Don’t confuse words with the truth. It’s like confusing a map with the earth. Words are a map. The truth is the ground we are standing on, that always supports us fully. And the truth is love.
It was during a meditation class that I first heard the concept, “Thinking is limited.” It hit me as both impossible and obvious, throwing my mind (thinking!) into immediate gridlock. I was 47 years old at that time. In the meditation class I was taking, they went on to teach about “thoughtless awareness”, and how to trust this over rational thinking alone.
Blasphemy, I thought! But, in the coming days, dozens of examples of exactly this principle flooded my mind.
I studied engineering in college. Engineering is nothing, if not thinking. I took semester after semester crammed with various math and science classes. As the coursework progressed, I knew less and less what it all meant. “If a 5-volt DC power source is located at grid location x1,y5 and a 87 v, 60Hz AC power source is located at x3, y4, what is the strength of the field at x1,y1?”A question like this would take me a few pages of equations to get the answer. I was happy to get the right number, but had no sense of what the heck we were doing or why.
But, class after class, I honed my thinking skills so I could get the right answer, more often than not. And over time, I figured out how to do it with less and less effort. As long as I ignored the feelings of discomfort about not understanding, I was okay. Using this strategy, I succeeded and graduated from college.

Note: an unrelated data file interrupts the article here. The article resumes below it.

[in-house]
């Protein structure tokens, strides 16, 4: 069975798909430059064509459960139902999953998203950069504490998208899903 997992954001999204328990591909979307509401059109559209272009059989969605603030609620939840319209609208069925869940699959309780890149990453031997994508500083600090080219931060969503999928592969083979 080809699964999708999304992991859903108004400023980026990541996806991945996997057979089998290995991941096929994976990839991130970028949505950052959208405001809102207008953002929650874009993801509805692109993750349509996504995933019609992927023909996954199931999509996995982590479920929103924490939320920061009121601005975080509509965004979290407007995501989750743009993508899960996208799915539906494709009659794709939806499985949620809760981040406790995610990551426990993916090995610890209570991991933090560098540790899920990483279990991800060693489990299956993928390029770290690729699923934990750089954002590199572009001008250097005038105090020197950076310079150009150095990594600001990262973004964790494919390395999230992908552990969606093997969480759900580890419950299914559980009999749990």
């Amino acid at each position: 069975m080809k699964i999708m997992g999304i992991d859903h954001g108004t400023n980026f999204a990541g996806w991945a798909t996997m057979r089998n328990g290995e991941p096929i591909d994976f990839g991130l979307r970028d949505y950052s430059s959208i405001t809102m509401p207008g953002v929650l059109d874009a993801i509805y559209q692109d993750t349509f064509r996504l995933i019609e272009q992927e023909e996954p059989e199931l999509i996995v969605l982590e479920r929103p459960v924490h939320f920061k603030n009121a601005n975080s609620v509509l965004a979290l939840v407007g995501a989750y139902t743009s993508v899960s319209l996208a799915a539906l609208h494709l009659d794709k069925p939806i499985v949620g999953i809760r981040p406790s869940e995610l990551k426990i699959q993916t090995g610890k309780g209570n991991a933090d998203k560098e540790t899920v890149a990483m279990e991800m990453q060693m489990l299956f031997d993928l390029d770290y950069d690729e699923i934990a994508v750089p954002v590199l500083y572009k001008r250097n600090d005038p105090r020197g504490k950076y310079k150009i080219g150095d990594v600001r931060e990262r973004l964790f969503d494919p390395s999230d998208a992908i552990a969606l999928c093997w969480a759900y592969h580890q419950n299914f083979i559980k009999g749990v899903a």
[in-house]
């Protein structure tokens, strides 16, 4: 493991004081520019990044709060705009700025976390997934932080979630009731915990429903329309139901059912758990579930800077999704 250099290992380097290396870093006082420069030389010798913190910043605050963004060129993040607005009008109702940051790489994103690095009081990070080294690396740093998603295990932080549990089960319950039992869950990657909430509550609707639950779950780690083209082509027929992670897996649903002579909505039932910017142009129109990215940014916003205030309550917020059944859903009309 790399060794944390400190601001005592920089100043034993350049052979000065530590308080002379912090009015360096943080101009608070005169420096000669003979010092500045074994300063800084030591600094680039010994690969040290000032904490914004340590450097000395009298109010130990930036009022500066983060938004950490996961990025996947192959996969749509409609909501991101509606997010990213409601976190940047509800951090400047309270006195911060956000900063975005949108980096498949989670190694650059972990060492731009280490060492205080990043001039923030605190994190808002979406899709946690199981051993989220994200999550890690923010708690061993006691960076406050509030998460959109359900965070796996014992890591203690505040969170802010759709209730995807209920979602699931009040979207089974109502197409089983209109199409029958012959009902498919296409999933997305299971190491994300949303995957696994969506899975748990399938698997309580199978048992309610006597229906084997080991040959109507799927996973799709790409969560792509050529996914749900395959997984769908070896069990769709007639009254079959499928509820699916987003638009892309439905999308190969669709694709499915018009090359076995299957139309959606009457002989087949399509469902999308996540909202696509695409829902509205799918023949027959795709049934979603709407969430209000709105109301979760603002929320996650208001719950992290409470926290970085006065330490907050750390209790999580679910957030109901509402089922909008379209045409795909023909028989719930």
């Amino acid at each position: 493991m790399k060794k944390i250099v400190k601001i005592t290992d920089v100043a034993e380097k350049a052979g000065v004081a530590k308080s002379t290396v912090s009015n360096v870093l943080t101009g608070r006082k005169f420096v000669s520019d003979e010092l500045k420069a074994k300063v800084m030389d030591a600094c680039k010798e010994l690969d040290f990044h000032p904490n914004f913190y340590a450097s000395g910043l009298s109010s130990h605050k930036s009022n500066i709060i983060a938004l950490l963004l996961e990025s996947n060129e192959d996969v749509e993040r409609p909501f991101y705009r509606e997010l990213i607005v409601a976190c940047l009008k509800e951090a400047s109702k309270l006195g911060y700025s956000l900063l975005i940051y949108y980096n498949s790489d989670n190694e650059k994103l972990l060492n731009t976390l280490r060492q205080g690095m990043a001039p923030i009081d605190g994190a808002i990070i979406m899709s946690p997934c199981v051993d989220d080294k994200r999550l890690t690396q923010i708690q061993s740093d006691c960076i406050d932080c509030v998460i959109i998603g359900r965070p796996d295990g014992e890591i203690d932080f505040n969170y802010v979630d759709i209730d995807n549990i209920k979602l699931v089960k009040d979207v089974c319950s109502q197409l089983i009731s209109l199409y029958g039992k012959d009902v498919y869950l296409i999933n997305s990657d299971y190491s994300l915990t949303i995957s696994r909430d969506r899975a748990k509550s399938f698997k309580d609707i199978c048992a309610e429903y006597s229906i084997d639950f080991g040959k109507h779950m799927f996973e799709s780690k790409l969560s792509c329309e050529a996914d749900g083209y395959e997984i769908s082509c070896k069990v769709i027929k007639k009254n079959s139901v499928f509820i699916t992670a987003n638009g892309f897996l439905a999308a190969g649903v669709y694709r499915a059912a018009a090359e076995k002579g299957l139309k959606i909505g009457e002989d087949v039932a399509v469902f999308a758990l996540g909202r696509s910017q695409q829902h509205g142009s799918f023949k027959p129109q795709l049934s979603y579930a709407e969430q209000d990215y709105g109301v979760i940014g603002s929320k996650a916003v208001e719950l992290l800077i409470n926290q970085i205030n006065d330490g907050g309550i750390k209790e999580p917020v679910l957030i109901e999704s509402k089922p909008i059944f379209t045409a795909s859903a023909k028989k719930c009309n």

I worked in various engineering positions. At one point, I was doing research and writing. In that position, I was tasked with identifying the advantages and disadvantages of new energy-efficient technologies. My job was to complete a 20 to 40-page report complete with dozens of footnotes. That’s what it looked like from the outside.
From the inside, though, it was a mess. I often took on subjects I had no background in, so learned as I went. I would do research, interview some folks, work with my editor and cobble together a draft. I’d then send that out for review. My reviewers all had their own take on reality, as product manufacturers, users or program managers. What followed would be trying to wade through their written comments and long telephone conversations trying to get to my version of ‘truth’.
And at times, things got really contentious and crazy. At that time, I thought that the only way to solve things was more writing and talking. Sometimes, that really did make things worse. Seemingly minor issues would spiral into big issues, with no apparent logical basis. I would find myself in heated discussions but not understand why the heck we weren’t cool.
I knew in my gut that there was something else happening on some other level. But, engineers aren’t known as the touchy-feely type so if there was another level, we were not going to let on.
So, like a blind juggler, I would toss around knives, oranges, and watermelons until I got cut or tired. And I would call my report ‘done’.
Not once did “thinking is limited” or “thoughtless awareness” ever come up.
Allowing Solutions to Show Up
I had heard in our meditation class that Einstein had a sudden flash of inspiration one day when he was outside playing with bubbles. He often advised that to figure something out, you had to stop consciously thinking about it and let the answer come to you.
A few weeks later, I’d been working on a database project for work. It was almost ready to go, except there was one sticky point that I couldn’t resolve. I’d called tech support and talked about it a few times. I’d tried a few workarounds but couldn’t solve it. It was urgent that I complete the project but I was stuck.